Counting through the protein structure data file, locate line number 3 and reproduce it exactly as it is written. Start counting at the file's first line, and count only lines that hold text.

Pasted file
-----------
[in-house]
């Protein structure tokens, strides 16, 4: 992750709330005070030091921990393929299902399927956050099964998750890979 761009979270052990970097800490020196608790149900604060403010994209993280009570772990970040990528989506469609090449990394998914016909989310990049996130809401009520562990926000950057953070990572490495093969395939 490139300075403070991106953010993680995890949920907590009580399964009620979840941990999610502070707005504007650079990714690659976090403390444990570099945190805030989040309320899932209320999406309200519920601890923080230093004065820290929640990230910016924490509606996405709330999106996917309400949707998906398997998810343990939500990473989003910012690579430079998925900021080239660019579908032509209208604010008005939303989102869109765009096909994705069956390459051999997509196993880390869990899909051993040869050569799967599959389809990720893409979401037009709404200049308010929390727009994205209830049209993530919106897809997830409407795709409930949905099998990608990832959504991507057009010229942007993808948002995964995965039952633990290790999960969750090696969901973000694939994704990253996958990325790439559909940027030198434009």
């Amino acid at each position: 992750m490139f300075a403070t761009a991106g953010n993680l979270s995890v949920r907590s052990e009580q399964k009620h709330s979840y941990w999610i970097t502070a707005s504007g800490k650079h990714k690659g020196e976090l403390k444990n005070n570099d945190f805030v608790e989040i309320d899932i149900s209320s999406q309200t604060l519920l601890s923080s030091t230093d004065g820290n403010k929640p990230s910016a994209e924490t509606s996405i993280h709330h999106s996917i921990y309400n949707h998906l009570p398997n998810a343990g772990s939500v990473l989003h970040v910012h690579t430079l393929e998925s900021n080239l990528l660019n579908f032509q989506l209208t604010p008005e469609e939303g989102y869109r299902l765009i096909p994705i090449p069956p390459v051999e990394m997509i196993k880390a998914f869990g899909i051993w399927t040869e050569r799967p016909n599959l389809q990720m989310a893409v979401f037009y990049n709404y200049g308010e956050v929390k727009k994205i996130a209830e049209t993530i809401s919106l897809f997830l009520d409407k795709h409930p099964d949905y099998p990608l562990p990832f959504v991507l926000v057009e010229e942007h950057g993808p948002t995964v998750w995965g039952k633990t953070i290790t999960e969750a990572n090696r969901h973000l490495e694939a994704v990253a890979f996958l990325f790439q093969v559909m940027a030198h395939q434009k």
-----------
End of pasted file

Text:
């Amino acid at each position: 992750m490139f300075a403070t761009a991106g953010n993680l979270s995890v949920r907590s052990e009580q399964k009620h709330s979840y941990w999610i970097t502070a707005s504007g800490k650079h990714k690659g020196e976090l403390k444990n005070n570099d945190f805030v608790e989040i309320d899932i149900s209320s999406q309200t604060l519920l601890s923080s030091t230093d004065g820290n403010k929640p990230s910016a994209e924490t509606s996405i993280h709330h999106s996917i921990y309400n949707h998906l009570p398997n998810a343990g772990s939500v990473l989003h970040v910012h690579t430079l393929e998925s900021n080239l990528l660019n579908f032509q989506l209208t604010p008005e469609e939303g989102y869109r299902l765009i096909p994705i090449p069956p390459v051999e990394m997509i196993k880390a998914f869990g899909i051993w399927t040869e050569r799967p016909n599959l389809q990720m989310a893409v979401f037009y990049n709404y200049g308010e956050v929390k727009k994205i996130a209830e049209t993530i809401s919106l897809f997830l009520d409407k795709h409930p099964d949905y099998p990608l562990p990832f959504v991507l926000v057009e010229e942007h950057g993808p948002t995964v998750w995965g039952k633990t953070i290790t999960e969750a990572n090696r969901h973000l490495e694939a994704v990253a890979f996958l990325f790439q093969v559909m940027a030198h395939q434009k």